Moving a light source affects it’s percieved size (hard/soft shadows) and light falloff (dramatic/flat lighting). How do we manipulate these together?
Falloff: Light is more dramatic when it is closer.
Perceived size. Light sources get bigger when they get closer. But when they get closer, the light falloff is more dramatic. This leads to a certain ‘look’ when you move a softbox or an umbrella really close to a subject, soft, smooth, but dramatic light. I happen to really like this light for portraits, as seen below.
Notice how the light falls to shadow smoothly - it’s a gradient, but it falls to very dark shadows very quickly. As you can see in the reflection in the subjects eyes, the light source is very close. Camera right and up a little. It’s so close, just out of frame, that there is a noticable difference in brightness on his forhead and his cheek, just inches further from the light.
What if we move the light source far away, but keep the light source large?
We get something like this. Soft shadows, flat light. You can see in the eyes that the key light is in the same relative place as with the above photo - same direction of light, but it’s much further away. It’s also large enough that the distance doesn’t change the relative size. The light falls to shadow much slower.
In the first photo, the background was pure black. Nothing. Here, the wall is lit by the light source, and is an even grey. If I wanted it darker I could move the wall further away. But, because moving walls is pretty difficult, I would accomplish that by moving the subject closer to the light source, relatively. Either by moving the subject closer to the light source literally, or moving the light source closer to the subject. That would move it literally closer to the wall, but remember, the distances are relative.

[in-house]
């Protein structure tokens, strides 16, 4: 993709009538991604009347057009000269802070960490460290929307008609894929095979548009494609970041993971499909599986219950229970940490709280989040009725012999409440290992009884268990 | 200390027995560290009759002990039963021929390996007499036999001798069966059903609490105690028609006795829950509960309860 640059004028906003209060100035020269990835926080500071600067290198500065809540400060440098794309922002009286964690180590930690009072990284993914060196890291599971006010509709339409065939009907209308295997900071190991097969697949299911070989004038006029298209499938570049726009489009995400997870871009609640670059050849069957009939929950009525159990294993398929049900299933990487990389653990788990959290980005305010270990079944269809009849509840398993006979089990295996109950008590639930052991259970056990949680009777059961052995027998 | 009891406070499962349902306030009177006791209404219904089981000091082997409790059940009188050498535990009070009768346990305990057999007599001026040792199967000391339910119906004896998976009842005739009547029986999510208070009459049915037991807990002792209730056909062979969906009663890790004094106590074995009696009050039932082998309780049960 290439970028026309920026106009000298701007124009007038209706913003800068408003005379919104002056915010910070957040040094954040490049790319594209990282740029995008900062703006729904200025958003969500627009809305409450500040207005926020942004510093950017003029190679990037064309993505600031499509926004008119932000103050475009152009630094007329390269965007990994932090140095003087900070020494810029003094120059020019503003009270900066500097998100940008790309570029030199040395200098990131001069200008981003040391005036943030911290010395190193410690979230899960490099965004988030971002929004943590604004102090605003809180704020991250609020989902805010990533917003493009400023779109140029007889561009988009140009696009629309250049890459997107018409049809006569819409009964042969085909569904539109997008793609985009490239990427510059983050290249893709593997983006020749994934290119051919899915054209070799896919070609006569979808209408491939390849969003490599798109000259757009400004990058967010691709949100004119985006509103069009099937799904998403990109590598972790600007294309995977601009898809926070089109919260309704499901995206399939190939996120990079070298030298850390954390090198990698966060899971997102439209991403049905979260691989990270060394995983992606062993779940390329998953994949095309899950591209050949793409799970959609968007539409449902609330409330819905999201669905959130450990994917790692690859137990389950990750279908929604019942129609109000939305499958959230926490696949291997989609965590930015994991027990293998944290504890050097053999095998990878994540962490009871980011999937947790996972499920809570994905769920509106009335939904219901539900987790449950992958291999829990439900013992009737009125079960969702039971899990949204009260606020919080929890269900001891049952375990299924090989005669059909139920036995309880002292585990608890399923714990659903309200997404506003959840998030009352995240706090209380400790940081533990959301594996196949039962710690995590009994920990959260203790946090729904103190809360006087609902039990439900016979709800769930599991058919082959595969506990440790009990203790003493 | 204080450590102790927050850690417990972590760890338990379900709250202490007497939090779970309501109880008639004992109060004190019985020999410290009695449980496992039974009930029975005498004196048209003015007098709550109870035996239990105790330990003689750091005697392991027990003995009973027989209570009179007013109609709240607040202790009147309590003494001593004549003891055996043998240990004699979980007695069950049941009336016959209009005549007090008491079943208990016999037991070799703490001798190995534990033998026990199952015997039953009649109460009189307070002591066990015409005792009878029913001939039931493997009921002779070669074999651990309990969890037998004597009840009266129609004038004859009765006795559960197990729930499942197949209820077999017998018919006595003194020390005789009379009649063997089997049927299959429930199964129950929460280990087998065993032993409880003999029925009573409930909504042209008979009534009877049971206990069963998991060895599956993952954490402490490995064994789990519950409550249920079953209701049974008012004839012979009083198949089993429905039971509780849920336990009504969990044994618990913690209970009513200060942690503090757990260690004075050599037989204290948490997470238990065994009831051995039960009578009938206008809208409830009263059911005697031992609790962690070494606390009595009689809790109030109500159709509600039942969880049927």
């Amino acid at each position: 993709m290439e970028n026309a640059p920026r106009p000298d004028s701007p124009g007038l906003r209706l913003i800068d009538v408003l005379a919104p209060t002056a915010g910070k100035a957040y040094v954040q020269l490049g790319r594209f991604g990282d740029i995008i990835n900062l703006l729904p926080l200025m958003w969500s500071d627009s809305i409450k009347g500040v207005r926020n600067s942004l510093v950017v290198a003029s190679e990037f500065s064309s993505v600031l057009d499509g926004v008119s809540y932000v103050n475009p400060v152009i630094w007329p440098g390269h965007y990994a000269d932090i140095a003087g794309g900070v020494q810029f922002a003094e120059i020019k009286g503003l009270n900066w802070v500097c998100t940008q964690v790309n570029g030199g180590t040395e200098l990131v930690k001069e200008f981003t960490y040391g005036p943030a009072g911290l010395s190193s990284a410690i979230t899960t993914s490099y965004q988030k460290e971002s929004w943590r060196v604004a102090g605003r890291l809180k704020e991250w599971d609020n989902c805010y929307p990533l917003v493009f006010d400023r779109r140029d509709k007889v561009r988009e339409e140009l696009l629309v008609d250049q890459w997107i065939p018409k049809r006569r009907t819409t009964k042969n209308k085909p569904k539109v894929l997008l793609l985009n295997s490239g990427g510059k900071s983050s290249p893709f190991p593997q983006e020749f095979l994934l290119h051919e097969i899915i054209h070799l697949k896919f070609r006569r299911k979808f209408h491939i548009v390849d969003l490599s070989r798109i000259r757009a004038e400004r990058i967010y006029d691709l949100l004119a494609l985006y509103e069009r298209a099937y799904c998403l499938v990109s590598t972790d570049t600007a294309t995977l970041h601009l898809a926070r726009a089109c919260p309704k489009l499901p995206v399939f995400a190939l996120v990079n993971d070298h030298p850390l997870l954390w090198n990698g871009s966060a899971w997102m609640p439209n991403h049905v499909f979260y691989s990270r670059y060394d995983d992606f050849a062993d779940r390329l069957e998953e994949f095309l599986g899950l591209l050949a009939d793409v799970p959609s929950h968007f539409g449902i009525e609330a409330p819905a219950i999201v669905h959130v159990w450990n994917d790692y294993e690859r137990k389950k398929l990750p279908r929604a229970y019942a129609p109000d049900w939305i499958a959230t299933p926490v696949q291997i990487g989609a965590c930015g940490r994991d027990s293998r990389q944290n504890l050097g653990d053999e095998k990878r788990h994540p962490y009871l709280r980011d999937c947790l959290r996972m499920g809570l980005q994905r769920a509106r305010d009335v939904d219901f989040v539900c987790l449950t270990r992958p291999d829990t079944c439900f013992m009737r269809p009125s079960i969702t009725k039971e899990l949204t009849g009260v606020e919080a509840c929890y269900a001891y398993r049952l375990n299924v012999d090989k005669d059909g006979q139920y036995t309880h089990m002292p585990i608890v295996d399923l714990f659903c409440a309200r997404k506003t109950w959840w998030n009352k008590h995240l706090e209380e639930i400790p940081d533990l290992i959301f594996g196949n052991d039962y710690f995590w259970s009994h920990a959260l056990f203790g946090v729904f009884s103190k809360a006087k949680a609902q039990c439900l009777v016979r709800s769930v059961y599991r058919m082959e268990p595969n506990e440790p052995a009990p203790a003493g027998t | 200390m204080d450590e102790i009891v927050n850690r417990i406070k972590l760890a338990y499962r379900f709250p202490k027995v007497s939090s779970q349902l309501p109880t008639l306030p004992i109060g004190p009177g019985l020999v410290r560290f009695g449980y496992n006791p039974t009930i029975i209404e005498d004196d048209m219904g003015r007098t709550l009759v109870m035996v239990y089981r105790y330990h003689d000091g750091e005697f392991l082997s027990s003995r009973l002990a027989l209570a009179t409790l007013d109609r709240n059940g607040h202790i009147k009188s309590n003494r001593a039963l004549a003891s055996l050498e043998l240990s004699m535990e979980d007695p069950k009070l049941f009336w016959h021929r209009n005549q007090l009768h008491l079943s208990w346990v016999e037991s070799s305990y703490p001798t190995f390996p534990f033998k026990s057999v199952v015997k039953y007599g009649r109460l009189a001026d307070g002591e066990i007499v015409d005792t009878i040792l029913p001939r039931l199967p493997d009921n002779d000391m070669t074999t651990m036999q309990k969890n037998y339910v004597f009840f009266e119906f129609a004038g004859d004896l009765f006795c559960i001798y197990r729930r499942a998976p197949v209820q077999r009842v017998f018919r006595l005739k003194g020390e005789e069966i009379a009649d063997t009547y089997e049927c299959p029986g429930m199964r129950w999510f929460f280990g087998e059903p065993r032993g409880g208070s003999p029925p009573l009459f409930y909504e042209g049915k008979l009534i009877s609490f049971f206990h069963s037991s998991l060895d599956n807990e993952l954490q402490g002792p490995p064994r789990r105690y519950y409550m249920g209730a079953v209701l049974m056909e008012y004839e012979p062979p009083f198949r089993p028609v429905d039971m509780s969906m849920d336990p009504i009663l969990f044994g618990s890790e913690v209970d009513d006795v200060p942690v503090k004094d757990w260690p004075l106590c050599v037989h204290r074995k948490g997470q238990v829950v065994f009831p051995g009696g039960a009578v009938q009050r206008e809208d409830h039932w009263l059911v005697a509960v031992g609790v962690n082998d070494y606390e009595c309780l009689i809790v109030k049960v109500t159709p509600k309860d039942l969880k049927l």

One more photo to analyze:
Focus on the key light, the white light, not the red fill light. the light is hard, so it goes into shadow very quickly. You can see the hard shadow line her nose makes on her face. But the light source if far away. She is the same brightness from her head to her shoulder, everything in the light’s spread. The flash if far enough away that there isn’t a change dramatic change in brightness. Contrast that with the first photo above and the bright spot on the subjects forehead.
When I am lighting a portrait, I usually start with my light source direction and distance, and then pick what modifier I want to adjust it’s size last. The reason I often work this way is because I usually don’t shoot in a studio, and I am limited by my environment. I start with looking at how much room I have, where I could put lights, what types of options are available to me. - how far away can I put lights? What color are the walls/can I bounce light off of them? And so on. From there I can usually get to a starting point, and after that it’s just experimenting and iterating.
While the properties of light are intuitive - we have been looking at things that have been light since… ever, they are also complicated. They build on each other and quickly become highly complicated. One’s first task it to learn how to identify what light sources created what image, just by looking at the image. Once you can think in this direction, from image to light sources; it’s easier to learn to go the other way, and pre-visualize what something while look like under certain lighting conditions. Once one can do that, then it’s just practice that brings one to understanding what changes they should make to work torwards a certain look.
This is true for headshots, product photography, and even naturally lit photographs. Even when you aren’t controlling light sources, you have the ability to move the subject and the camera. Or even just the camera. Start looking for light in the world and take advantage of it.